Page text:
SciFi Weekend: A Bionic Companion for The Doctor; Mutiny and Cylons; Veronica Mars Movie; and Death of a Robot


Michelle Ryan, who briefly stared in the remake of The Bionic Woman, will play The Doctor’s companion in the next Doctor Who special which will air around Easter.

Ryan will play the mysterious Lady Christina de Souza in the special episode, entitled Planet of the Dead.

“I’m a huge fan of Doctor Who and very excited to be joining David Tennant and the Doctor Who team,” she said.

There has also been speculation that Ryan will be brought back to be a regular on the series as Catherine Tate was after first playing Donna Noble in a Christmas special fifteen months earlier.


This week’s episode  A Disquiet Follows My Soul shows one way they are going to drag out the final episodes of Battlestar Galactica before settling the issues which arose last week. Tom Zarek is starting a mutiny and Gaeta is backing him. Another development was to reveal that Tyrol was not the father of Cally’s baby. Most likely this was done after deciding to make Tyrol one of the final five Cylons as this meant that Cally’s baby appeared to be another half human/half cylon child.


Tom Zarek is placed by Richard Hatch who also played Captain Apollo in the original series. While Hatch plays a sometimes nutty character on the new show, his costar on the original has some strange ideas in real life. Dirk Benedict, who played Starbuck in the original Battlestar Galactica series, is a right winger who writes in Big Hollywood how the remake isn’t as good as the original due to its liberal viewpoint. (Hat tip to Cliqueclack.) Like many conservatives he prefers that everything be black or white and doesn’t approve of the greater complexity of the current series. Here is his take:

A show in which the aliens (Cylons) are justified in their desire to destroy human civilization, one would assume. Indeed, let us not say who the good guys are and who the bad are. That is being “judgmental,” taking sides, and that kind of (simplistic) thinking went out with Margaret Thatcher and Ronald Reagan and Kathryn Hepburn and John Wayne and, well, the original “Battlestar Galactica.”

Big Hollywood is a group blog recently established to try to win the culture war for conservatives.


IO9 has found some information from Life On A Baseship, the “bible” of the Cylons written for the show before season three. We will learn even more about the creation of the Cylons in Caprica. Sci Fi Wire has interviewed Ron Moore about the upcoming series:

For you, is Caprica an opportunity to stay in the Battlestar Galactica universe while at the same time pushing a creative restart button?

Moore: Yeah, well, … I don’t know if it’s reset, but it’s certainly a way of capturing the energy of the first season, of “Well, what is the show? Let’s figure out how we tell stories here. Who are these characters? What’s it about? How are we going to tease the audience? Where are we going to take the show?” So there’s this sense of exploration, there’s this sense of uncharted territory. And that’s exciting, and that’s scary. It’s scary to have to get one of these things off the ground and hope that it’s all going to work out and that people will like it, especially when you know that everyone is going to compare it to Battlestar. But that’s kind of the reason why we’re in the business, is to take on those challenges.

Knowing that you had Caprica on the horizon, did you hold back at all on wrapping up the Cylon mythology in Battlestar Galactica in order to give fans an incentive to tune in to the new show? Or does Battlestar Galactica settle it for everyone?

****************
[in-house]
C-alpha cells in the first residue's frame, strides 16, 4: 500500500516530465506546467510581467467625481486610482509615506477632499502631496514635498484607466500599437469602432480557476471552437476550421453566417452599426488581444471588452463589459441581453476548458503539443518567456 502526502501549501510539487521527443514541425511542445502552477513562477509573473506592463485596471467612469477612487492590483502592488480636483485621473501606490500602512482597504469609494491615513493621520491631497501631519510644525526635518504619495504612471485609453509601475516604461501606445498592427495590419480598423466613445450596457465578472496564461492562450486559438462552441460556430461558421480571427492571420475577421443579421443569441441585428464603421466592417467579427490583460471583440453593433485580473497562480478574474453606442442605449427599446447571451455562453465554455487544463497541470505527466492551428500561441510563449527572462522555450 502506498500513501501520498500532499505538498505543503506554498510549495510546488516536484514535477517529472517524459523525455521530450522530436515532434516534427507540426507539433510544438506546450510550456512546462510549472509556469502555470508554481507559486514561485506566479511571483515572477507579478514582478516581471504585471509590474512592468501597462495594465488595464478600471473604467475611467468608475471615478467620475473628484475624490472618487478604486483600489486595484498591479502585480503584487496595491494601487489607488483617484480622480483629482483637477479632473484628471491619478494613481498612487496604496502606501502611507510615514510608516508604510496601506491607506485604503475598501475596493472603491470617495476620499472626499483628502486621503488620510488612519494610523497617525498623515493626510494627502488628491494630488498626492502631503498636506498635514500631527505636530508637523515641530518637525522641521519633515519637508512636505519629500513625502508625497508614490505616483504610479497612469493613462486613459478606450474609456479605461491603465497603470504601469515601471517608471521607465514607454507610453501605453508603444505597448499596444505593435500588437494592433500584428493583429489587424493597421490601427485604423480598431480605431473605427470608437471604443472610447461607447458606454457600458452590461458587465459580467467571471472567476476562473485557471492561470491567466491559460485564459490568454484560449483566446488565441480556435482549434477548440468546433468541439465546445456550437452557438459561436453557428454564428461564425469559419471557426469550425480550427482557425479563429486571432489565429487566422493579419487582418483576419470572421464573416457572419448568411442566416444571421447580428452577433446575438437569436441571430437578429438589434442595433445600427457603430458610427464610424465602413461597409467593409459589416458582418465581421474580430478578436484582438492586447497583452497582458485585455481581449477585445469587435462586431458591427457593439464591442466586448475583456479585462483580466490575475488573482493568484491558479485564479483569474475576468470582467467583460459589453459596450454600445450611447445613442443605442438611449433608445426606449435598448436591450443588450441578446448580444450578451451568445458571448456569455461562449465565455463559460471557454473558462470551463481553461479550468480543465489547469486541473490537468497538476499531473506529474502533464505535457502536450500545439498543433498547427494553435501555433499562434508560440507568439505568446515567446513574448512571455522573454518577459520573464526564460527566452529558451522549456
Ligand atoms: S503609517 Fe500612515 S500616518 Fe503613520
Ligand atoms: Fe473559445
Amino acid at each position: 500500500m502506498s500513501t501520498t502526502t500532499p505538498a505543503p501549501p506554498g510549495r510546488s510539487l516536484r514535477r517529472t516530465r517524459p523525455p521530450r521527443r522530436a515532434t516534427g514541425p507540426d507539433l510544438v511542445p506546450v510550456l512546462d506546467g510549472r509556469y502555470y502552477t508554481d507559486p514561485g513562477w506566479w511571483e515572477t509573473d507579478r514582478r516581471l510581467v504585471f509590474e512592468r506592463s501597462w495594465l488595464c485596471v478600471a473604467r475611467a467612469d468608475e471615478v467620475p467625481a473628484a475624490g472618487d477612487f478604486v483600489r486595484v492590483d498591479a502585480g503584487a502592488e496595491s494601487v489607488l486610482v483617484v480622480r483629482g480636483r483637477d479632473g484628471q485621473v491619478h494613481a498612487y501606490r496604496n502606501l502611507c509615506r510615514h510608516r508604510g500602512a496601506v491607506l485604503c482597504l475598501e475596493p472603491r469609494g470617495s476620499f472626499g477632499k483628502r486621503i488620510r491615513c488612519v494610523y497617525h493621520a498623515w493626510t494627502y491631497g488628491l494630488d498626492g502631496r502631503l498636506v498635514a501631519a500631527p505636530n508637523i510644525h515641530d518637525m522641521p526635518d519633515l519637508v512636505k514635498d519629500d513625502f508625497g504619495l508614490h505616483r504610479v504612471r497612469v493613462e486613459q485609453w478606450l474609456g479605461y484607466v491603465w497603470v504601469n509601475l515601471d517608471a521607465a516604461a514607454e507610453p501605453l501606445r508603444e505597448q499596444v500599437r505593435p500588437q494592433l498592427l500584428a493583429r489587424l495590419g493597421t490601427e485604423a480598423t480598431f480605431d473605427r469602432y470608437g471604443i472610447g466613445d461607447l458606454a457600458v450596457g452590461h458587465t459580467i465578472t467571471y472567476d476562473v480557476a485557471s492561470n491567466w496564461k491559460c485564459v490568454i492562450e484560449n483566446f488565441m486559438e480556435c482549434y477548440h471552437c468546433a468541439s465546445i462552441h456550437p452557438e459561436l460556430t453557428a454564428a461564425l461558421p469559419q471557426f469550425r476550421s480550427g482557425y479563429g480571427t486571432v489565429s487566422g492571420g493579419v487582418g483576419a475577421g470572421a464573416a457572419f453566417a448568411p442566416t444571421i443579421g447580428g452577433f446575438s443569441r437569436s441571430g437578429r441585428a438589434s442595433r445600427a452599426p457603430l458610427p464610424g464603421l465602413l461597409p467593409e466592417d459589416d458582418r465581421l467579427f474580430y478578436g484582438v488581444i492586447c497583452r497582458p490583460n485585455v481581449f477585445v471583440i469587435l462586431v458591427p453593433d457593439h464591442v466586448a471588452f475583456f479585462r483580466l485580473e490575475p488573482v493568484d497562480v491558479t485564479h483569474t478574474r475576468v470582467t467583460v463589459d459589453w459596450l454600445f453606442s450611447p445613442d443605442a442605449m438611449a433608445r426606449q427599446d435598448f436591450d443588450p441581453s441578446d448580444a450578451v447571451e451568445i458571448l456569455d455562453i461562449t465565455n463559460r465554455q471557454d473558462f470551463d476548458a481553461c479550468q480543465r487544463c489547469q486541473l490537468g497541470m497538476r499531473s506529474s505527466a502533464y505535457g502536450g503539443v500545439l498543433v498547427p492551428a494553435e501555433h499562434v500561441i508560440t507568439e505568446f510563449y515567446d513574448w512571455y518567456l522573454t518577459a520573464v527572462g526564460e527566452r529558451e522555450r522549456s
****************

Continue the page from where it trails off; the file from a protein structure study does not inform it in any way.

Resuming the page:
Moore: Galactica is going to pretty much settle it. Caprica will be about how the people on the colonies developed the Cylons. And that has its own story to tell about how that came about. But in terms of the larger mysteries and mythologies and hows and the whys and how everything lays out on Galactica, we set out to answer as many of the questions that we could by the end of the show, and that’s what we did. We didn’t hold anything in reserve and say, “Oh, well, we’ll deal with this over in Caprica.”


iF  Magazine is making it sound like a Veronica Mars movie really might be made. Rob Thomas has some additional free time since his current series, Cupid, is being cut from thirteen episodes to eight.

“That means I have time to write the VERONICA MARS movie,” he says. “But my writing the movie is half the battle. Someone else has to pay for it. Joel Silver does have a certain pile of money. He called on me saying ‘Can we do this now?’ Kristen wants to do it. Joel wants to do it and I want to do it. For me, that’s the next project.”

Although he wouldn’t reveal exactly what the story would be, he did tell iF, “it’s 70 percent broken in my head.”

“I’ve been struggling with this one plot point and I’m hopeful to figure that out,” he adds. “I watched the final episode of the series a few weeks ago and there were a lot of gaps and the plotting for the original came to me. I mean for the movie, I’m feeling like I’m on the right track now. But I don’t want to give that away yet.

In terms of cast, Thomas says he’s talked with Jason Dohring, Enrico Colantoni and Kristen Bell.

“Obviously,” he says with a smile.

And while there were always talks of the character of Veronica Mars ending up at the F.B.I., he says that’s not where the movie will be heading.

“The one thing that I will say is where it will pick up,” says Thomas. “I know we did that F.B.I. ‘what if’ thing, but we would not go to that place. I think it would open just days before the Hearst College Graduation. So Veronica would be sort of at the end of her college career.


Drew Berrymore is hoping for another Charlie’s Angels movie.


Bob May, best known for playing the robot on Lost in Space, died last Sunday of congestive heart failure at age 69.

Forbes Prompts Discussion Of The Meaning Of Liberalism